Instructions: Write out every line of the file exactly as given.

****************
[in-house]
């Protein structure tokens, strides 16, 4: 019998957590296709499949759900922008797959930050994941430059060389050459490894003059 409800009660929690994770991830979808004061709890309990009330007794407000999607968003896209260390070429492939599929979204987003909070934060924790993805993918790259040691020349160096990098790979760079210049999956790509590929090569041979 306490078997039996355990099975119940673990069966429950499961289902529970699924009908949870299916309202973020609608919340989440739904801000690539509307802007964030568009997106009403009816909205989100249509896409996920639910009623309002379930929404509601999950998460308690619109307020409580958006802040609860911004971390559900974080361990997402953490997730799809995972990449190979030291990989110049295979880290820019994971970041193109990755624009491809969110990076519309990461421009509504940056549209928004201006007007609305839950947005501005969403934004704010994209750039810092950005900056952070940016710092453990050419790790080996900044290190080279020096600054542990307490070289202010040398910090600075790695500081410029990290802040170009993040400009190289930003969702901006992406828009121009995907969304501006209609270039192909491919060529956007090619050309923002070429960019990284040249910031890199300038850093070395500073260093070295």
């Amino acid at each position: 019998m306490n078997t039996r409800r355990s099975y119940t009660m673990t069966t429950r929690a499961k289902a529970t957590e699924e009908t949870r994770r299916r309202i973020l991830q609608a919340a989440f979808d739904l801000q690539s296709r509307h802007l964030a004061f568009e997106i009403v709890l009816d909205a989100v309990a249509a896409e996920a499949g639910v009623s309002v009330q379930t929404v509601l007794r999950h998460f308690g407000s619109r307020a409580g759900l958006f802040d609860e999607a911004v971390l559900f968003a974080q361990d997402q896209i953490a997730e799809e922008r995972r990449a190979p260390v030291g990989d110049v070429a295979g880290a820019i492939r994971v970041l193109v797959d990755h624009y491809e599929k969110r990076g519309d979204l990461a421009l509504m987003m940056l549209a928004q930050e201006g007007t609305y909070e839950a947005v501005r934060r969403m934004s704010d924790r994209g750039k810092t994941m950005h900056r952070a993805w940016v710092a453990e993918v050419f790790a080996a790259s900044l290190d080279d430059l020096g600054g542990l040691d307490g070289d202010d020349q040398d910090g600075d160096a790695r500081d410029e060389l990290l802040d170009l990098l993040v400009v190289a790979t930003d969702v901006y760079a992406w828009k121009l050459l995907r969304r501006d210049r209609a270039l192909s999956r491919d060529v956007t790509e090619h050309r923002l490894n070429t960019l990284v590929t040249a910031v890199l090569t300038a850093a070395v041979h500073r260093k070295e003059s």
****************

[in-house]
């Protein structure tokens, strides 16, 4: 019998957590296709499949759900922008797959930050994941430059060389050459490894003059 409800009660929690994770991830979808004061709890309990009330007794407000999607968003896209260390070429492939599929979204987003909070934060924790993805993918790259040691020349160096990098790979760079210049999956790509590929090569041979 306490078997039996355990099975119940673990069966429950499961289902529970699924009908949870299916309202973020609608919340989440739904801000690539509307802007964030568009997106009403009816909205989100249509896409996920639910009623309002379930929404509601999950998460308690619109307020409580958006802040609860911004971390559900974080361990997402953490997730799809995972990449190979030291990989110049295979880290820019994971970041193109990755624009491809969110990076519309990461421009509504940056549209928004201006007007609305839950947005501005969403934004704010994209750039810092950005900056952070940016710092453990050419790790080996900044290190080279020096600054542990307490070289202010040398910090600075790695500081410029990290802040170009993040400009190289930003969702901006992406828009121009995907969304501006209609270039192909491919060529956007090619050309923002070429960019990284040249910031890199300038850093070395500073260093070295």
């Amino acid at each position: 019998m306490n078997t039996r409800r355990s099975y119940t009660m673990t069966t429950r929690a499961k289902a529970t957590e699924e009908t949870r994770r299916r309202i973020l991830q609608a919340a989440f979808d739904l801000q690539s296709r509307h802007l964030a004061f568009e997106i009403v709890l009816d909205a989100v309990a249509a896409e996920a499949g639910v009623s309002v009330q379930t929404v509601l007794r999950h998460f308690g407000s619109r307020a409580g759900l958006f802040d609860e999607a911004v971390l559900f968003a974080q361990d997402q896209i953490a997730e799809e922008r995972r990449a190979p260390v030291g990989d110049v070429a295979g880290a820019i492939r994971v970041l193109v797959d990755h624009y491809e599929k969110r990076g519309d979204l990461a421009l509504m987003m940056l549209a928004q930050e201006g007007t609305y909070e839950a947005v501005r934060r969403m934004s704010d924790r994209g750039k810092t994941m950005h900056r952070a993805w940016v710092a453990e993918v050419f790790a080996a790259s900044l290190d080279d430059l020096g600054g542990l040691d307490g070289d202010d020349q040398d910090g600075d160096a790695r500081d410029e060389l990290l802040d170009l990098l993040v400009v190289a790979t930003d969702v901006y760079a992406w828009k121009l050459l995907r969304r501006d210049r209609a270039l192909s999956r491919d060529v956007t790509e090619h050309r923002l490894n070429t960019l990284v590929t040249a910031v890199l090569t300038a850093a070395v041979h500073r260093k070295e003059s």